A Far Cry from Kensington, Muriel Spark

I just cannot decide how I feel about this book.  I read about it at Superfastreader’s blog, and it sounded so lovely I decided to break my longstanding but baseless boycott of Muriel Spark.  This rarely happens with my baseless boycotts.  Nobody has ever managed to make Gore Vidal, Philip Roth, Vikram Seth, or Iris Murdoch sound appealing enough that I will read their books.  But I got A Far Cry from Kensington out of the library.  I like to read books about London that talk about streets I know, so I was pleased when she mentioned the roads in South Kensington.  (I love South Kensington.)

A Far Cry from Kensington is about a war widow called Mrs. Hawkins who works in publishing and is generally considered to be reliable and excellent, because she is a widow and because she is fat and comfortable-looking.  She says an insulting thing to a person who is very aggravating and aspires to be a writer, and her refusal to retract her perfectly valid insult causes her and other people a certain amount of trouble.  She is never sorry she said the thing to the aggravating man, although I believe by the end I would have been.

I was sad there wasn’t more about the publishing industry Back In The Day.  I think I expected this to be a book that was fairly solidly anchored in the publishing milieu (I just italicized milieu and it made me feel really pretentious), and what there was about publishing was really interesting, but mostly it wasn’t focused on that.  I found the book comfortable and nice, but I wasn’t hugely attached to any of the characters.  I think I would have liked it better if Mrs. Hawkins had been a smidge more acerbic in her thoughts.  But I can’t decide what my verdict is on this book.  I will have to read some other of Muriel Spark’s books, before I make a final decision about her.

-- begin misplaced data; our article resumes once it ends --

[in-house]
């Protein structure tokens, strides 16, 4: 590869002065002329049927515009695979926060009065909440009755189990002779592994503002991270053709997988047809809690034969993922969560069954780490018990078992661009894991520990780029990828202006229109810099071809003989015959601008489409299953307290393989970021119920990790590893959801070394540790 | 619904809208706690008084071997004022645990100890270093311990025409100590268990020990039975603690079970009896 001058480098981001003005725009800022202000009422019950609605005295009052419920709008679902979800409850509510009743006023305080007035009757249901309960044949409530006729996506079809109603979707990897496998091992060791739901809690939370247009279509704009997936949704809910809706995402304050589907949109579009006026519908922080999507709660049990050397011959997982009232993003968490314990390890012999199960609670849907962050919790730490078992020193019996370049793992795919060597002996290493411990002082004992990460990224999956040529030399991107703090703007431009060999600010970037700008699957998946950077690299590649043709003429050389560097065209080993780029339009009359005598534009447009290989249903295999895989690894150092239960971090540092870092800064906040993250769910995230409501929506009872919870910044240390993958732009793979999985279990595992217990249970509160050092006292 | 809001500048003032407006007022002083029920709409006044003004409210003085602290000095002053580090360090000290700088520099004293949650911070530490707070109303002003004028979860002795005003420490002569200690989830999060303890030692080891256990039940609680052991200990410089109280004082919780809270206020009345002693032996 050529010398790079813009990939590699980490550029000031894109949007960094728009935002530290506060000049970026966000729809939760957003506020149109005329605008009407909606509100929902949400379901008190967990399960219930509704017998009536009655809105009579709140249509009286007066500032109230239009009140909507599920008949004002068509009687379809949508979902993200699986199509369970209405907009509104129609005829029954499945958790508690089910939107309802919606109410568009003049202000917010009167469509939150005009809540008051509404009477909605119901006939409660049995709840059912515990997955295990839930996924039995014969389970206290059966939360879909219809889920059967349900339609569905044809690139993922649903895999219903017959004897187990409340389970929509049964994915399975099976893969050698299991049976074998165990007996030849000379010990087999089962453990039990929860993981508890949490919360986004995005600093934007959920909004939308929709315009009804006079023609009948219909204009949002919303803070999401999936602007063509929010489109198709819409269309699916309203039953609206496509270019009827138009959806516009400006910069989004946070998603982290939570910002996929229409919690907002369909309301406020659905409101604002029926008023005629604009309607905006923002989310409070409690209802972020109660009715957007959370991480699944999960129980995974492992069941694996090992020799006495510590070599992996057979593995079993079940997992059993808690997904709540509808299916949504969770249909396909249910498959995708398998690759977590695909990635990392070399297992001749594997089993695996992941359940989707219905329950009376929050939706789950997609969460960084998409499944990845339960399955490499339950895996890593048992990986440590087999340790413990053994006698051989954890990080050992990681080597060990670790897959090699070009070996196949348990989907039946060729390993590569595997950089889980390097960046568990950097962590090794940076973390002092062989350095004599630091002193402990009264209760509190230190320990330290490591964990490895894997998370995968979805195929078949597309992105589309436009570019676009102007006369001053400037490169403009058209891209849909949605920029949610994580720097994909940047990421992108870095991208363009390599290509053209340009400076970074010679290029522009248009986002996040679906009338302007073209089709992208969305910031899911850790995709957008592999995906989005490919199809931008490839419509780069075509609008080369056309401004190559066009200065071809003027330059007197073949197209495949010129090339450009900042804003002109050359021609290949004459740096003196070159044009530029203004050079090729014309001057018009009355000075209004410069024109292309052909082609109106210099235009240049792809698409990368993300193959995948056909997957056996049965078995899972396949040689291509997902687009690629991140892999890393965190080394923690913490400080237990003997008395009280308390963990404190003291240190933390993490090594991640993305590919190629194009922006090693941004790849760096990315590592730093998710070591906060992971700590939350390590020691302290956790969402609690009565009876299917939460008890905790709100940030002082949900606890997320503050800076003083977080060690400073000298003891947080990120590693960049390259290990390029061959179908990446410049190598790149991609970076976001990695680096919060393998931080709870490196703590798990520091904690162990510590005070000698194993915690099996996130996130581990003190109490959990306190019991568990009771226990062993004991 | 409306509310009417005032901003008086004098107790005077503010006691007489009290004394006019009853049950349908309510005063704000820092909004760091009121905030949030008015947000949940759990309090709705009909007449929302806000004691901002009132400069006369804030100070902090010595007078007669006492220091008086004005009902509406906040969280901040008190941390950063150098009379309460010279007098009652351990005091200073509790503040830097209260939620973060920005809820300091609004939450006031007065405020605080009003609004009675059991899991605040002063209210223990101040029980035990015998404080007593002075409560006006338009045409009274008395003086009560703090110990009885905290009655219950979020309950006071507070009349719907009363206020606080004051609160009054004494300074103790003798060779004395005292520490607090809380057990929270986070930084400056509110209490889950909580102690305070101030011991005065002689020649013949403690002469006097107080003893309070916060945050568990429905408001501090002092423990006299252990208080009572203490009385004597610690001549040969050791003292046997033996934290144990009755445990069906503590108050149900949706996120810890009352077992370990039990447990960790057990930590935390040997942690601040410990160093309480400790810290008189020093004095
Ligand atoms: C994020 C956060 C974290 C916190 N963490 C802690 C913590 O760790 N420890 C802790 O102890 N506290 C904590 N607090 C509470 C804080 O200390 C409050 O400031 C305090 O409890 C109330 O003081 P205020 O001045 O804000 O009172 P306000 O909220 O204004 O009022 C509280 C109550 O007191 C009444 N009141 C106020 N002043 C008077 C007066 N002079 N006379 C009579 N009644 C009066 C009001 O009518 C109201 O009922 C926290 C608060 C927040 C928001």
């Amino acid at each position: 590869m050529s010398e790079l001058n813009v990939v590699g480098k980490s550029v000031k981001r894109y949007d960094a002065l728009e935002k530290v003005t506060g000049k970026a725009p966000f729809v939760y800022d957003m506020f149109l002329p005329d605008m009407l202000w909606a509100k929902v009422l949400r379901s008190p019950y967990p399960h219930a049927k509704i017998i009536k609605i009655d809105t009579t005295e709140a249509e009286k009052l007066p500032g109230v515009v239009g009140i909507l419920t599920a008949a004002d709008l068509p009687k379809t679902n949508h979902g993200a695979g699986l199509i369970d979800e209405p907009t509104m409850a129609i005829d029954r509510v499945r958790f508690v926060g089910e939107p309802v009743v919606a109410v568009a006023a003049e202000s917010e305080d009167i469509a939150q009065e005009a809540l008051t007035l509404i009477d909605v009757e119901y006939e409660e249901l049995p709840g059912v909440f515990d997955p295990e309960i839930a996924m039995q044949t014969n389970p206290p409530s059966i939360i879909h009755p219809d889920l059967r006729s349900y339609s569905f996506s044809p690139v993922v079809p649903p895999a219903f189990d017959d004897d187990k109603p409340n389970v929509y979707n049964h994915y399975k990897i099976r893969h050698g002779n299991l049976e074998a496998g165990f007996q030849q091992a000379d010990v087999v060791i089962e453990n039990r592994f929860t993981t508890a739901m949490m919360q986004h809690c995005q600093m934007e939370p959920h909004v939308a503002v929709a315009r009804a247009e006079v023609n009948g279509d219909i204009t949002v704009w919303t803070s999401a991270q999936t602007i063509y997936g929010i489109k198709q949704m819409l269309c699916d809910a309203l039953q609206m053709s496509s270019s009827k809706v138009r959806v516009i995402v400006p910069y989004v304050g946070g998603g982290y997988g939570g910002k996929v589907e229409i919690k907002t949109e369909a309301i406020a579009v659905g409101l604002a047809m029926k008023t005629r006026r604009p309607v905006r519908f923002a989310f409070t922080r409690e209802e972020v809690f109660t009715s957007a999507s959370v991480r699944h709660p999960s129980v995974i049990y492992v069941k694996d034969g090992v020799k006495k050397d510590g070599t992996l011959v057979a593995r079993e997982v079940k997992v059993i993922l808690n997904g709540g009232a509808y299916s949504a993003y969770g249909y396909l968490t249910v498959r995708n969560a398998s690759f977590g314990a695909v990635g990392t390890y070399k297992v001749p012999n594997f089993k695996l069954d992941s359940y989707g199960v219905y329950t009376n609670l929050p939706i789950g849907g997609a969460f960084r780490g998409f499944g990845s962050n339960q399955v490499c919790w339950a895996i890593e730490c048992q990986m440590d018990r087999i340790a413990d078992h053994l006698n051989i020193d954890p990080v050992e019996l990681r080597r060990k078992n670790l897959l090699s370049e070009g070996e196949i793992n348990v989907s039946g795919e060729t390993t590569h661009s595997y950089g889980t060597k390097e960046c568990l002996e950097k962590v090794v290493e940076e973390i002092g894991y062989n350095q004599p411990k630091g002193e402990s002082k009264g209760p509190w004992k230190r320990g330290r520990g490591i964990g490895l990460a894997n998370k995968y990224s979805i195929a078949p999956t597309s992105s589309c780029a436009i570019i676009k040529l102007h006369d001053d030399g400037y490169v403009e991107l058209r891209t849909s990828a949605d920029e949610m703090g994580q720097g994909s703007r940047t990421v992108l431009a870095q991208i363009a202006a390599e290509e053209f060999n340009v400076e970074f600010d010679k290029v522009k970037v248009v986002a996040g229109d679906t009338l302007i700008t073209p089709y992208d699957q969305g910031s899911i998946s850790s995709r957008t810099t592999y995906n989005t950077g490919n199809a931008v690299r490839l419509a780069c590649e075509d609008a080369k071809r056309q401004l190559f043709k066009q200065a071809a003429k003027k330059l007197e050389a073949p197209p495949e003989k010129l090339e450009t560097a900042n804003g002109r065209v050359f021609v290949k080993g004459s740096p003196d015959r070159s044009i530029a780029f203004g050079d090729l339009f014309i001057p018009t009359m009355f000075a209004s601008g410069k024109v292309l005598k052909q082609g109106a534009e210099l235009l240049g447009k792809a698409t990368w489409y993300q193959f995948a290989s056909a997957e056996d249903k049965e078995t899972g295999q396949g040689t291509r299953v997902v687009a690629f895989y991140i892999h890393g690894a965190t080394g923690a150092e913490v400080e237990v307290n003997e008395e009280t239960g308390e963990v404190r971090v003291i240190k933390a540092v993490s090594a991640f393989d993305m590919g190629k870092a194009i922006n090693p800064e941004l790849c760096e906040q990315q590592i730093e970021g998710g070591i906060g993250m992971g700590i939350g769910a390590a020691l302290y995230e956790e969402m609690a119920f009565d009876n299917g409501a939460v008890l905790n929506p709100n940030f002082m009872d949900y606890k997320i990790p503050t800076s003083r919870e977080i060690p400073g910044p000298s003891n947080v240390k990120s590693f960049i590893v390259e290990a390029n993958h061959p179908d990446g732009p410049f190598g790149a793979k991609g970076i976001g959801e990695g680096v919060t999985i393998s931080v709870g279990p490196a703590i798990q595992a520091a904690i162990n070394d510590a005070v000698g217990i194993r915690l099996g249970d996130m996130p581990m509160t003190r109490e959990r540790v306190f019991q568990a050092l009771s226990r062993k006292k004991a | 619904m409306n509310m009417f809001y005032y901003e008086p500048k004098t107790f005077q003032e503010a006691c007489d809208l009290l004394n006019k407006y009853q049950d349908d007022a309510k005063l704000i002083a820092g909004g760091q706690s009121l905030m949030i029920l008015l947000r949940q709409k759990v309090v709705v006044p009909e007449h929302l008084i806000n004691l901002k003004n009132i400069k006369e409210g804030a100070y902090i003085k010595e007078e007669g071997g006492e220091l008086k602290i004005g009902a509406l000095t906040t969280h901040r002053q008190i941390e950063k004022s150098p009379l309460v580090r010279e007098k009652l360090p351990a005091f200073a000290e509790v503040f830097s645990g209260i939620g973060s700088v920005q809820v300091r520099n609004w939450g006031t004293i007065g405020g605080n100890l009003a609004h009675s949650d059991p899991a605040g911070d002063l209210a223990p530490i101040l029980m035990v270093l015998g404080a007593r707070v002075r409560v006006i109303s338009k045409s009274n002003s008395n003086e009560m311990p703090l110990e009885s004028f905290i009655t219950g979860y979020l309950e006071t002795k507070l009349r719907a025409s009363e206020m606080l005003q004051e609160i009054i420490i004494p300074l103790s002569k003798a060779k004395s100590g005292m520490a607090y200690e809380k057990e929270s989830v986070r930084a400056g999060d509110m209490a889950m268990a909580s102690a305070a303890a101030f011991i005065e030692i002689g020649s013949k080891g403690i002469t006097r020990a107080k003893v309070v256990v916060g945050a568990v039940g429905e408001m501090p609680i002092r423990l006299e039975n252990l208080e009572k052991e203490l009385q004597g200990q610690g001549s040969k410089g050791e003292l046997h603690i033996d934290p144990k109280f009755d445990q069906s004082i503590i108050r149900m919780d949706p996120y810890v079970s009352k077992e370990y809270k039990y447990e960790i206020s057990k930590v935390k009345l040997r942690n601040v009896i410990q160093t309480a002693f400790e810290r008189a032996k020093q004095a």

3 thoughts on “A Far Cry from Kensington, Muriel Spark

  1. I just read this book for a book club meeting and I was very disappointed. I loved the character’s humor and wit, her observations about people’s behavior and her many advises, but this book seemed to be about nothing at all. Funny, in the book, Mrs. Hawkins declines publishing a huge novel from an aspiring writter because the book “really seemed to be about nothing at all”. Hmmm, Mrs. Hawkins should have told that to Muriel Spark too.

    • I agree! I thought Muriel Spark created an excellent protagonist, and then couldn’t decide what to do with her, so she didn’t do hardly anything. It’s made me a little leery of picking up more Muriel Spark books since then.

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